Draft philosophies began changing during this period. In 1975, a record-low 188 high school players were signed and in 1977, for the first time, more college players were drafted than high school players. Basically, teams were scrimping on money and signing college players was cheaper. This was also the era when several teams pooled their resources for the Major League Scouting Bureau, allowing them to save money.

1980-1984
Total first rounders: 23
Top-10 picks: 6
Top five choices: Dwight Gooden (53.2), Duane Ward (10.6), Brian Holman (9.3), Ron Robinson (8.2), Pete Smith (5.2).
Others with 10+ WAR: None.

In 1980 and '84, no high school pitchers were selected in the top 10. The college game had gained a lot of ground -- in part, because teams hadn't escalated signing bonuses at all, even for top picks. Rick Monday, the first pick in 1965, received $104,000. Darryl Strawberry, the first pick in 1980, received $152,000. Even in 1987, Ken Griffey Jr. signed for $160,000. Kids not drafted high didn't receive near those bonuses, thus making college an easier decision. Teams had also undoubtedly sensed that drafting high school pitchers was risky and college players were paying a high dividend.

1985-1989
Total first rounders: 18
Top-10 picks: 6
Top five choices: Alex Fernandez (28.9), Steve Avery (14.0), Kent Mercker (12.5), Brian Bohanon (8.9), Tommy Greene (7.1).
Others with 10+ WAR: None.

Fernandez, drafted 24th by the Brewers in 1988, didn't actually sign; the White Sox would draft him again, fourth overall in 1990. Note that three of the five pitchers who made it were drafted by the Braves -- Avery, Mercker and Greene. The highest-drafted high schoolers in this period were Avery, Willie Banks by the Twins and Roger Salked by the Mariners, all taken third overall. Banks never developed while Salked was a top prospect until he hurt his arm.

1990-1994
Total first rounders: 25
Top-10 picks: 7
Top five choices: Chris Carpenter (34.5), Steve Karsay (11.2), Shawn Estes (11.2), Jamey Wright (10.1), Todd Ritchie (6.3).
Others with 10+ WAR: None.

Andrew Marchand of ESPNNewYork has a terrific piece on the oral history of Taylor, the left-hander with the big fastball the Yankees took first overall in 1991. While Taylor hurt his shoulder in a bar fight, you can see there was a low success rate from this period, with only Carpenter having a significant big league career. You do wonder: Was the failure of many of the pitchers from this era one reason offense soared beginning in the mid-'90s, or did the steroids-inflated offense cause some of these guys to fail?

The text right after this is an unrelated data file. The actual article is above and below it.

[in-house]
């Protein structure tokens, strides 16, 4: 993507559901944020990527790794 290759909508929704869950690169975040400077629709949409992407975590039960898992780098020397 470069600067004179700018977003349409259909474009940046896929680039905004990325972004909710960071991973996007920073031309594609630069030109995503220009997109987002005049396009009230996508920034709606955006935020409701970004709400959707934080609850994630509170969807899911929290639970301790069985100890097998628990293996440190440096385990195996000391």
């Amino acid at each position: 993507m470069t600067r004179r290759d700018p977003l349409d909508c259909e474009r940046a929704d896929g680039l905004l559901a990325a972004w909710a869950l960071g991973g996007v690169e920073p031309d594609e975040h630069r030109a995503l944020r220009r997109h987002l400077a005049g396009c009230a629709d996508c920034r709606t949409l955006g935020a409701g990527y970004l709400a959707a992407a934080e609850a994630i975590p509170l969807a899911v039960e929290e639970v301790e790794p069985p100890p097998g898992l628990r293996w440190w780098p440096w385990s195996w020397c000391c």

1995-1999
Total first rounders: 35
Top-10 picks: 8
Top five choices: Roy Halladay (64.7), CC Sabathia (55.0), Josh Beckett (35.2), Kerry Wood (27.7), Jon Garland (22.5).
Others with 10+ WAR: Gil Meche, Jake Westbrook, Brett Myers.

Halladay went 17th overall in 1995 and Sabathia 20th overall in 1998. Beckett, taken second overall in 1999, is one of just three high school pitchers taken in the top three since 1990 (James Taillon, second in 2010, and Chris Gruler, third in 2002, are the others).

2000-2004
Total first rounders: 33
Top-10 picks: 14
Top five choices: Zack Greinke (39.1), Cole Hamels (35.7), Matt Cain (32.8), Adam Wainwright (32.5), John Danks (20.9).
Others with 10+ WAR: Scott Kazmir, Chad Billingsley, Gio Gonzalez, Gavin Floyd.

An upswing in top-10 picks returned in this period, although only Greinke of the players listed above was a top-10 guy. While teams were getting much better at developing pitchers and keeping them healthy, five high schoolers went in the top 10 in 2000 and none reached the majors -- Mike Stodolka, Matt Harrington, Matt Wheatland, Mark Phillips and Joe Torres. Meanwhile, Wainwright went 29th that year. Still, we had a higher success rate for this period than any other, and you have to think that managing workloads in the minor leagues was a big reason why (and perhaps, just better scouting).

2005-2009
Total first rounders: 25
Top-10 picks: 6
Top five choices: Clayton Kershaw (34.1), Madison Bumgarner (13.3), Rick Porcello (8.0), Jarrod Parker (6.0), Shelby Miller (4.1).

Zack Wheeler is also in the group. Gerrit Cole was unsigned by the Yankees after going 28th overall in 2008. The highest-drafted high schooler in this period was Matt Hobgood, fifth overall by the Orioles in 2009. Kershaw went seventh in 2006 -- after five college pitchers.

2010-2013
Total first rounders: 24
Top-10 picks: 6

Jose Fernandez and Dylan Bundy are the two high schoolers to have reached the majors -- and both underwent Tommy John surgery, as has Taillon.